"Somehow, in looking over Mitchell's paintings I find myself thinking that he thinks a bit like a chef. His paintings consistently fuse their ingredients -- colors, tones, and places -- in challenging and unexpected ways." -- John Seed, arts writer and professor.
Professor Seed's comment is an excerpt from an essay in Menlo Park artist Mitchell Johnson's latest large-format art book, "Color as Content," a striking collection of images, critiques and interviews. The book -- which also includes paintings by artists who have influenced the 50-year-old Johnson, such as Giorgo Morandi and Josef Albers, Matisse, Bonnard and Chardin -- complements several exhibitions, including "Color as Content: A Twenty-five Year Survey" at the Bakersfield Museum of Art, which runs from May through August.
The professor's comparison of the artist to a chef is particularly apt: Mr. Johnson is married to the highly regarded chef Donia Bijan, whose L'Amie Donia restaurant in Palo Alto was a revered institution among food-lovers until closing in 2004.
In addition to the essay by Mr. Seed, the book also includes commentary by artist and writer John Goodrich, Stanford art professor Alexander Nemerov, and Jennifer Samet, a New York-based art historian, curator and writer. Lively interviews conducted by poet Peter Campion and former UC Berkeley professor and art museum director Peter Selz are also included.
Known for his energetic and vital use of color and his bold geometric forms, Mr. Johnson will speak Friday, May 1, in Woodside about his work and the artists who have influenced his ideas about color in a presentation that's also called "Color as Content." The free event, sponsored by the Woodside Arts & Culture Committee, begins at 7 p.m. in Woodside Town Hall.
Artist in action
A prominent painter whose work has been exhibited widely in the Bay Area, across the country and in Europe, Mr. Johnson typically has a number of projects that keep him on the go. But this year has been particularly eventful.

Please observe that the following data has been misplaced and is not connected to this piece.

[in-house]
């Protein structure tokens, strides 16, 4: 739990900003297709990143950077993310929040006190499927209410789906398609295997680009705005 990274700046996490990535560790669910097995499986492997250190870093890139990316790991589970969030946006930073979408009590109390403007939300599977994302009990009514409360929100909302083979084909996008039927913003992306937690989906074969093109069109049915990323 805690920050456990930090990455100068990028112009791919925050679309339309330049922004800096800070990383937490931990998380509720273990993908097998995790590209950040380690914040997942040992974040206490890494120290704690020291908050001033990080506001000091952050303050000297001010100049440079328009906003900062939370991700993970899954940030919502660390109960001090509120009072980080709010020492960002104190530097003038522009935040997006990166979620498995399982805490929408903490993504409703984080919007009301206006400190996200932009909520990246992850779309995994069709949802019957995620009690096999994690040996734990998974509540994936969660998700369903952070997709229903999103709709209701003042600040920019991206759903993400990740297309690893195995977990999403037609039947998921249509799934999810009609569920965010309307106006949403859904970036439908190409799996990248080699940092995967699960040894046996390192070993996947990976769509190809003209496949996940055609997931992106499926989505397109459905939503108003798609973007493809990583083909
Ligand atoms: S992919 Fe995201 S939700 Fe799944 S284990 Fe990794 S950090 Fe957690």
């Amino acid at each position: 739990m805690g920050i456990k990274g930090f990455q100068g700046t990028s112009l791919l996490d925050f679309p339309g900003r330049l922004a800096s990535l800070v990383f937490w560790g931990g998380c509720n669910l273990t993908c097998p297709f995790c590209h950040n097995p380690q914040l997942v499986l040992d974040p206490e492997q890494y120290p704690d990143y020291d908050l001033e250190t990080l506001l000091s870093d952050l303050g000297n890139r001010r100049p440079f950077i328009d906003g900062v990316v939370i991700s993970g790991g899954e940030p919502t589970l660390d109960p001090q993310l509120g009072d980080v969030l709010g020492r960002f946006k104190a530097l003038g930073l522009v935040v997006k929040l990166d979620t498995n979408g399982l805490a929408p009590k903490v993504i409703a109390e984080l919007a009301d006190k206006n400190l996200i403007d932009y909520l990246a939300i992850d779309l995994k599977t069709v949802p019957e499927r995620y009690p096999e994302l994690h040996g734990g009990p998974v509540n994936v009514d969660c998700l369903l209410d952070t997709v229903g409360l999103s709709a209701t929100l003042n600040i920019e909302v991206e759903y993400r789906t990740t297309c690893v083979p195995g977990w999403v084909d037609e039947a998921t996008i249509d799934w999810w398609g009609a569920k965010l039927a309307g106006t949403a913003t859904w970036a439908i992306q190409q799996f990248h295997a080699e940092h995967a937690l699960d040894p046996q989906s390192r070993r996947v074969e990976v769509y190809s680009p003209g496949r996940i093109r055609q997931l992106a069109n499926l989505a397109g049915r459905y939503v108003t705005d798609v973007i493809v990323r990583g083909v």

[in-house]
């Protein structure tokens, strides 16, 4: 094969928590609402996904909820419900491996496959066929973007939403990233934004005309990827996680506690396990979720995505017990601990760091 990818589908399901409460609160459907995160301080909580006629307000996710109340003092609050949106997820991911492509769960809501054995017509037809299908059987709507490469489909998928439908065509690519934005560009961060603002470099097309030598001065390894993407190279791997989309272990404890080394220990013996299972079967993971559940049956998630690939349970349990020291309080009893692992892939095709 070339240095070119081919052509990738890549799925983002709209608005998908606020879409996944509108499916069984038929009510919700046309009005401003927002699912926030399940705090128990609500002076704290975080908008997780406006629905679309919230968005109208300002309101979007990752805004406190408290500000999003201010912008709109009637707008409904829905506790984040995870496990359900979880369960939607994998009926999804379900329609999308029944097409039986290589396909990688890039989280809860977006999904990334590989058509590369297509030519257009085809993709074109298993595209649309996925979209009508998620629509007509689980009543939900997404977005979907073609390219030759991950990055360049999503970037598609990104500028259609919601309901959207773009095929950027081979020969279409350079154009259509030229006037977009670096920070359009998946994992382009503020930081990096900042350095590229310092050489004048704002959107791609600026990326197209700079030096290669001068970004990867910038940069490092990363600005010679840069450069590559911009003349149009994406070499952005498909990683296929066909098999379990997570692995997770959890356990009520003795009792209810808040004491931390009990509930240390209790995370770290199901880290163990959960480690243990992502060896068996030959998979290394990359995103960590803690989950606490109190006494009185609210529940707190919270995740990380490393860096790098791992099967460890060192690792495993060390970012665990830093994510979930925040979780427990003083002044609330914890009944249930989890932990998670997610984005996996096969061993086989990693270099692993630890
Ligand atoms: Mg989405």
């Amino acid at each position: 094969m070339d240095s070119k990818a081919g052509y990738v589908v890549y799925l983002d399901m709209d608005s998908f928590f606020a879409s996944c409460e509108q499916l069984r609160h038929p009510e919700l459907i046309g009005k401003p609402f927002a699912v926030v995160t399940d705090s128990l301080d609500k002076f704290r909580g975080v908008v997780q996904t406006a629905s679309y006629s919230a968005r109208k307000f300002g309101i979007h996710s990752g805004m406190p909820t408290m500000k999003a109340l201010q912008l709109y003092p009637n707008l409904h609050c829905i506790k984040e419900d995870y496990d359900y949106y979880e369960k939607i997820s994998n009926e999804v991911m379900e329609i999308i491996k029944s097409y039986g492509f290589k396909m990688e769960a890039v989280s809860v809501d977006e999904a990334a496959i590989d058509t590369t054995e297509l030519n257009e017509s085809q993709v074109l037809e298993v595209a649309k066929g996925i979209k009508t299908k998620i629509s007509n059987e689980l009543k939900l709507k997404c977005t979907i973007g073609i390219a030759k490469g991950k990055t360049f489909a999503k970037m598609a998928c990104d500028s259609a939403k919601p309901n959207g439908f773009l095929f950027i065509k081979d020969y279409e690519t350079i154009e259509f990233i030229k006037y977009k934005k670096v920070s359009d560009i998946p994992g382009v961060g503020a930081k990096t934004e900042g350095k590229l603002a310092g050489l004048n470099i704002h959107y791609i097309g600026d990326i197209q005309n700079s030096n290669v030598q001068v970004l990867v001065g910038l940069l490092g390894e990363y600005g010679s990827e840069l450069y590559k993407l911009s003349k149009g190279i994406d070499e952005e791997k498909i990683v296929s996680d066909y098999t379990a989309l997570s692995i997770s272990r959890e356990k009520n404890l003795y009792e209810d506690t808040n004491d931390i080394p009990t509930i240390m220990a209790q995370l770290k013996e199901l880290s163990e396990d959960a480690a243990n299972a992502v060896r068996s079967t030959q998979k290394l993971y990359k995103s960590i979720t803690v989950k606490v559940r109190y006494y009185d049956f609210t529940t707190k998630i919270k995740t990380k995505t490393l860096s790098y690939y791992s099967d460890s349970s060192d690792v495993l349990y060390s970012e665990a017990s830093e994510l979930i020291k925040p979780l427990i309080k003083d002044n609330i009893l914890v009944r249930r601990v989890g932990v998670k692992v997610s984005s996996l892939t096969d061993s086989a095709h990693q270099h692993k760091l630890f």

For four weeks in February and March, he was a visiting artist at the American Academy in Rome, where he painted and did research on one of his favorite painters, Camille Corot, he said in an email.
He became interested in the visiting artist program last year when he was installing some of his paintings at the American ambassador's residence, Villa Taverna. A friend set up a tour of the American Academy, and Mr. Johnson was then urged to apply for the residency program, he explained.
Several of the Rome paintings are now on view at Flea Street Cafe in Menlo Park, where he has an ongoing exhibit that rotates every four months, he said.
Flea Street comes into play in another recently completed collaborative project: Mr. Johnson is the subject of a short documentary, "The Artist of Silicon Valley" by filmmaker Meg Smaker. The film captures the artist in action in his warehouse studio in Redwood City, and includes other glimpses of him and his work including shots of his paintings gracing the walls at Flea Street.
Click here to view the documentary.
Mr. Johnson's presentation entitled "Color as Content" is set for 7 p.m. Friday, May 1, at Woodside Town Hall, 2955 Woodside Road in Woodside. Admission is free, and light refreshments will be served.
Autographed copies of the book "Color as Content" will be available for sale at the event, which is sponsored by the Woodside Arts & Culture Committee. The book is also available at Kepler's bookstore in Menlo Park.